Looking Back

April 9, 2013

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The tendency on a week like this is to look ahead at the Racing Festival of the South.  I admit to being a traditionalist and I’m taken a big aback with the new structure of the Festival.  A 4-day Festival doesn’t appeal to my historical feelings, but may be more suited to the modern era.  I just don’t like it as much. All that being said, I have more time to look back on what we’ve already seen, since I think it will be what I remember best of all.

With no standout three-year-old to grab my attention at this point and no horse like Zenyatta or Smarty Jones on the scene, I find that my memories of this year are more to an old-time trainer and a new star jockey.

The old-time trainer who caught my eye most of all was D. Wayne Lukas.  He is the most remarkable 77-year-old I’ve ever known.  Racing benefits from his participation at the highest level of racing.  In my experience he is the most articulate and interesting public speaker from the racing industry.  There is so much history tied to his years of experience in the sport.  When he speaks, people listen.  He is, however, a great story teller.  His appeal along those line has created a sort of polarizing effect.  There are those who love him and those who hate him.  Those who feel much of his repertoire is fabricated and those who hang on every story.  Count me in the latter group.  I could listen to Wayne address crowds as often as I have the chance.

Wayne Lukas gives us older guys a reason to keep on going.  He is a hard worker and has had a lot of feeling for those just getting started in the game.  He has lent integrity to the sport at Oaklawn by his very presence.  This year, when he has had the likes of Oxbow and Will Take Charge in his shedrow, he’s had three-year-olds of national prominence.  The horses haven’t impressed me, but Lukas has.  He’s managed to win with a handful of others in his shedrow and always takes the time to encourage young racing fans.

While we’ve seen Wayne Lukas prosper at what is presumably the late stages of his career, we have also laid eyes on a young rider who is just laying the groundwork to become a superstar in the sport, Ricardo Santana.  Not only will he be the leading rider at the meet, but he will have shown an ability to handle pressurized situations on the track with skill and professionalism.  I am especially impressed with how he and his agent, Ruben Munoz, work to improve the rider’s language skills and keep his head on correctly.  This is a young rider who will not spend away the significant paychecks he is earning.  He is family-oriented, following in the jockey footsteps of his father, Ricardo, Sr., but he make sure of the well-being of his next of kin in his homeland of Panama.  He has found his way to the winner’s circle on numerous occasions with some of our most prominent trainers at this meet, namely Steve Asmussen and Mac Robertson, and done so without a lot of fanfare of eagerness to get all the credit.  We are used to gentlemen riders in this part of the world.  We have celebrated the likes of Larry Snyder, Pat Day, Jon Court, Don Howard, Calvin Borel and many others.   Add the name of Ricardo Santana to that list.  He will become one of the greats.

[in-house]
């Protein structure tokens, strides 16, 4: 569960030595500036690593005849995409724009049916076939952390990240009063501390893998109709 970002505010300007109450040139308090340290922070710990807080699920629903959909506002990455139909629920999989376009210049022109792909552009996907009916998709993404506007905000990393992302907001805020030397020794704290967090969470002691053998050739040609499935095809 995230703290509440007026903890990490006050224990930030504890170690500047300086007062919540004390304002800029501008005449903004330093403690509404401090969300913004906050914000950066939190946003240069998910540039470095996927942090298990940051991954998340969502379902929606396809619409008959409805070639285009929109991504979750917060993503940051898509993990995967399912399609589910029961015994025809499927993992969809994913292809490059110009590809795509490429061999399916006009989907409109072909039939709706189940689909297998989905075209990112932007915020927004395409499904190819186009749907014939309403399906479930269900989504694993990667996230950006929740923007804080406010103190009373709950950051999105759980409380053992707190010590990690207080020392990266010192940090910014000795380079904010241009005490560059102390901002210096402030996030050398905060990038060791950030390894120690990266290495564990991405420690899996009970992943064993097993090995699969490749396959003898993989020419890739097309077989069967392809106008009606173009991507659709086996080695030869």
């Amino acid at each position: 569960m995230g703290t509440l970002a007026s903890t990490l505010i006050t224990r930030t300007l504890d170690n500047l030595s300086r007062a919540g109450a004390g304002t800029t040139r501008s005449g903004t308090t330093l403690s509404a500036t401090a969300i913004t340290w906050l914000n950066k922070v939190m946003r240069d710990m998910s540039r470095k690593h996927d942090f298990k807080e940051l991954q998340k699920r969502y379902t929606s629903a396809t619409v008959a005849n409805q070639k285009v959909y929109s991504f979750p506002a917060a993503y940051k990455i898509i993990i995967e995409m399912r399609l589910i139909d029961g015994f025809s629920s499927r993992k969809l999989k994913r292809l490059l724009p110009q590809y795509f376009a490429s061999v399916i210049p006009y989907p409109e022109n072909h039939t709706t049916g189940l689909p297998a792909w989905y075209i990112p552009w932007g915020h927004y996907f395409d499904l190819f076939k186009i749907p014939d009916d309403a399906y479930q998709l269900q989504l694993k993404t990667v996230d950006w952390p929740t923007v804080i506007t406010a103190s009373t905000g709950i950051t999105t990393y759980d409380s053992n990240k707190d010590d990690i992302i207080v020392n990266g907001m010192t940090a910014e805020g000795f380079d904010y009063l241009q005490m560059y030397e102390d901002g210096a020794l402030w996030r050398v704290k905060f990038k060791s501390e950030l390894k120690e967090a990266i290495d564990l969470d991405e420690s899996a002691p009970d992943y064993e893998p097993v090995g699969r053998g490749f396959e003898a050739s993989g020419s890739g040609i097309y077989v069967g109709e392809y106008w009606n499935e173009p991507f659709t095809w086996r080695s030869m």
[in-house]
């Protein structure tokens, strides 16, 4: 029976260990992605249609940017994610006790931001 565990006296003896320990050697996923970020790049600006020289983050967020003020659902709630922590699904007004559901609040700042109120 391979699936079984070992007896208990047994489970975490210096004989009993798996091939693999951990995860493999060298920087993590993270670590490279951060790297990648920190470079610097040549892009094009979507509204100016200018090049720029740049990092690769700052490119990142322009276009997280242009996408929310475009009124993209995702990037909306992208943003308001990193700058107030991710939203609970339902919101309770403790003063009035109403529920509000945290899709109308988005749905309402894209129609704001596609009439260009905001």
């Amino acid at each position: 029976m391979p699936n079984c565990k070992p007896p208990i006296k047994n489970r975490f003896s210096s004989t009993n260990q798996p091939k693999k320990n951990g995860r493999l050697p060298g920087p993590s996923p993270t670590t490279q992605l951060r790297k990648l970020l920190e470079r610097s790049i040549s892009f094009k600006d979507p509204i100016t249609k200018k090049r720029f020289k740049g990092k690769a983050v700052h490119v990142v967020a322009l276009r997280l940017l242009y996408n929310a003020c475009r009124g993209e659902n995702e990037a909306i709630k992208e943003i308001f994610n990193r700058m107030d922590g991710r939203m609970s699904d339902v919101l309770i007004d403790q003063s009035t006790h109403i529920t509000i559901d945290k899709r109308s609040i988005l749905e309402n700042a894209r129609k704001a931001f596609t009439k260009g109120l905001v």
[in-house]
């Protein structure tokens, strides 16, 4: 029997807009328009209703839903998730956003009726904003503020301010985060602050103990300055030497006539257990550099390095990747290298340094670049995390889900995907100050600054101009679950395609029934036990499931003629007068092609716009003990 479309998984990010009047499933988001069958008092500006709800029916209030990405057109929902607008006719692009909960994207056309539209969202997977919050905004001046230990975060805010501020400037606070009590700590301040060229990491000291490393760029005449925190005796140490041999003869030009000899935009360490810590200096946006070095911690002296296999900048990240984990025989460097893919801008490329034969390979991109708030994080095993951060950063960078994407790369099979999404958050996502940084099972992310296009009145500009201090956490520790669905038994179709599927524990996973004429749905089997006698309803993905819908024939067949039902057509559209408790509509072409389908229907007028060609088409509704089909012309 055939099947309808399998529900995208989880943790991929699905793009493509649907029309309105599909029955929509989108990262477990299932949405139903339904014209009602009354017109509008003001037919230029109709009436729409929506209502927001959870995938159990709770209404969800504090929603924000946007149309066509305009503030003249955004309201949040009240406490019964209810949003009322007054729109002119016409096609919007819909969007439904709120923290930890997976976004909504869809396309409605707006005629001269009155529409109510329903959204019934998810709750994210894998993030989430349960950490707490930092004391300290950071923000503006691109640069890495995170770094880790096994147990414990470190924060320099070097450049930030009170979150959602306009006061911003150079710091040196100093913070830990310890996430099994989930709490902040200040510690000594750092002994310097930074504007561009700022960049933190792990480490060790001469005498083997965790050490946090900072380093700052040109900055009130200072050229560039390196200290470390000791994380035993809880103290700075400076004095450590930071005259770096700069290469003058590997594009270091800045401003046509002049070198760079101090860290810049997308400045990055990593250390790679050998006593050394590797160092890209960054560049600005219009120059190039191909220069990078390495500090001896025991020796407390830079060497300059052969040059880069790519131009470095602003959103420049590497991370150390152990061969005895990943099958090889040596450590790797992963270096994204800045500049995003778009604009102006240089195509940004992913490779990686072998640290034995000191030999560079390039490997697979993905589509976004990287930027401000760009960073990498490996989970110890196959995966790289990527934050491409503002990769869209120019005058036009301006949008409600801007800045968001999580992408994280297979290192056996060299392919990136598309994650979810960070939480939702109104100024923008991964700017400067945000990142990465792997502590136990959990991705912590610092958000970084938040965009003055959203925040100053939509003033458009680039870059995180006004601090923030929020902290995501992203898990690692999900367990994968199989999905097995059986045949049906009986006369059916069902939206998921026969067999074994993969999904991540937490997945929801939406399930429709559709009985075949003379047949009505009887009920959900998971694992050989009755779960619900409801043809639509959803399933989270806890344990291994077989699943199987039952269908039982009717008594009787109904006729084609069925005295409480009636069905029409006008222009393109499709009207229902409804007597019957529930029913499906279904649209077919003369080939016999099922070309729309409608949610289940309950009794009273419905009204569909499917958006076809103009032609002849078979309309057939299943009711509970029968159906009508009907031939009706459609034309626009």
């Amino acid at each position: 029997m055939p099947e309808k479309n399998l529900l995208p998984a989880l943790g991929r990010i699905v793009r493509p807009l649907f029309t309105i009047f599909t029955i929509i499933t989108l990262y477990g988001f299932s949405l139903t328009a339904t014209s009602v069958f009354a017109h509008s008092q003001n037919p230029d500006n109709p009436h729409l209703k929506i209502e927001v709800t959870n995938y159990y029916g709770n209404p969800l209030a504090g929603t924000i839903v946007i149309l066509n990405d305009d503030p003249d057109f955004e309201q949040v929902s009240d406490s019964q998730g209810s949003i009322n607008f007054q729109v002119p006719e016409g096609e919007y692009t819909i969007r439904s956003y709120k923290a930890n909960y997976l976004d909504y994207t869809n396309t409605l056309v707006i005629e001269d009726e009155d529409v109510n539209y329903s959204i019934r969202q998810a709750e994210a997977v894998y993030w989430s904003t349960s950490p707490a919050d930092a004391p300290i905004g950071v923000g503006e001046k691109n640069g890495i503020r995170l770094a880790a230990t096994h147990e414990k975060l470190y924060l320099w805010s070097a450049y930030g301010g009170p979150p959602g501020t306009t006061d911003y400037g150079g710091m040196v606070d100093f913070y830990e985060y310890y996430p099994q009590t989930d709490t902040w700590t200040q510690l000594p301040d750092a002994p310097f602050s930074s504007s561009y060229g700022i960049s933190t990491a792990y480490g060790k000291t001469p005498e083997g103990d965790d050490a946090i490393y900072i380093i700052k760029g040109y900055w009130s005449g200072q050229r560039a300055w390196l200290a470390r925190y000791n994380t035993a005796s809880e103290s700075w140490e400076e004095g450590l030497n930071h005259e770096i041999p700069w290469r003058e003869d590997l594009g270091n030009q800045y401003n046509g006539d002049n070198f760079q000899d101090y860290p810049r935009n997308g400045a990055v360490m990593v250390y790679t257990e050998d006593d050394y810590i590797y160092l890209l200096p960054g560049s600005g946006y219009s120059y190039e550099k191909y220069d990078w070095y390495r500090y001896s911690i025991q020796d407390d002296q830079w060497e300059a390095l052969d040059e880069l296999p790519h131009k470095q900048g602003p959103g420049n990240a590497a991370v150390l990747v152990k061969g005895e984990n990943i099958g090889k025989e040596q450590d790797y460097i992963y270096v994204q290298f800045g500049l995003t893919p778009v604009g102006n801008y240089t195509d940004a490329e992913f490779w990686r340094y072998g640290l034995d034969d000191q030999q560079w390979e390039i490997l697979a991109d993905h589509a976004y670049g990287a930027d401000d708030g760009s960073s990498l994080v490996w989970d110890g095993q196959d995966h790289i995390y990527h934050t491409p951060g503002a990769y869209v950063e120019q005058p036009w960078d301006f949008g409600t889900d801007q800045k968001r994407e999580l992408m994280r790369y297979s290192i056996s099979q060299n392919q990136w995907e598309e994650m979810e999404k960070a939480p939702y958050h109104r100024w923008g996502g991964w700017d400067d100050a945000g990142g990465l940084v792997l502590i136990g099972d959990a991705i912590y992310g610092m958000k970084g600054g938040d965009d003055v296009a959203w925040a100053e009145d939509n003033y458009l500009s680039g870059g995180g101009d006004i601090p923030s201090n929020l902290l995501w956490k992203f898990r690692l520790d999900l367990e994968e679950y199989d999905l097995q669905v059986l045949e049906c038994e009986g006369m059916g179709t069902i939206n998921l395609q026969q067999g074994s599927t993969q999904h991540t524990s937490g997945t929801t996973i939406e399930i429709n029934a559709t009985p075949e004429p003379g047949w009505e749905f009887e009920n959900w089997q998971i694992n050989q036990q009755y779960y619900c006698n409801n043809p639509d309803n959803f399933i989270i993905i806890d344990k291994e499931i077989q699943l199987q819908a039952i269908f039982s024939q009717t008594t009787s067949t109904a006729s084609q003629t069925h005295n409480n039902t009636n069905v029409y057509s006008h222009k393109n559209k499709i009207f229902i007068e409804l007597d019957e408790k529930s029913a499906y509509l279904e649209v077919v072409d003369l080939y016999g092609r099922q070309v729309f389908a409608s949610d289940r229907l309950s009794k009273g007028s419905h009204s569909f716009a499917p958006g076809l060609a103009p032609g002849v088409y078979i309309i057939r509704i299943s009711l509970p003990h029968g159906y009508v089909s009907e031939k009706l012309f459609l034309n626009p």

While I’m looking back, I want to enjoy the successes of another who has been part and parcel to Oaklawn racing history, Lynn Whiting.  I was excited for this year when he arrived with the three-year-old Officer Alex.  I thought there was a chance for him to be the best three-year-old on the grounds.  I was wrong about that assessment, but vindicated to a degree when Officer Alex won the Bachelor Stakes this past week.  Now Lynn is preparing Charles Cella’s Cyber Secret for the biggest task of his career.  He will take on Breeders’ Cup Classic winner Fort Larned in Saturday’s Oaklawn Handicap.  Cyber Secret already surprised me with the win in the Razorback Handicap.  Perhaps I’ll be pleasantly surprised on Saturday if he can handle a runner of so much national attention as Fort Larned.  It’s not all that many years ago when he took on the much-heralded Arazi in the Kentucky Derby with a horse named Lil E. Tee.  We now know how that turned out, so Whiting has enjoyed miracle finishes before.  He has yet to do it, however, for Cella, who owns the racetrack and has been dedicated to top-class racing for decades.  His Northern Spur won the 1995 Breeders’ Cup Turf and the subsequent Eclipse Award.  Cella and his family were extended an additional Eclipse Award for their extended commitment to the racing industry ten years later.  If he can’t win the Arkansas Derby, then Charles deserves to win the Oaklawn Handicap, particularly because he has befriended Whiting and endeavored to keep the trainer at the top levels of the sport even after Whiting lost his major client, Cal Partee, to an untimely death in 2002. 

While I’m not overwhelmed by the anticipation of this year’s Racing Festival, I suspect I’ll change my mind after the races of the week.  I’ll probably have a new favorite for the Kentucky Derby and be excited to see how the horses from here perform against their counterparts from other parts of the country in ensuing competition.

But at the beginning of this week my Moments To Remember are tied to names like Lukas, Santana, Whiting and Cella.  It’s mostly older guys, I understand.  But that’s me.  I am excited for the career of young Ricardo Santana Jr. and for the continued success of Oaklawn, to which I’ve dedicated the past four decades of my life.  The wonder of this place never ceases to amaze me and many others.  I’m just happy to still be part of the team this many years later.              

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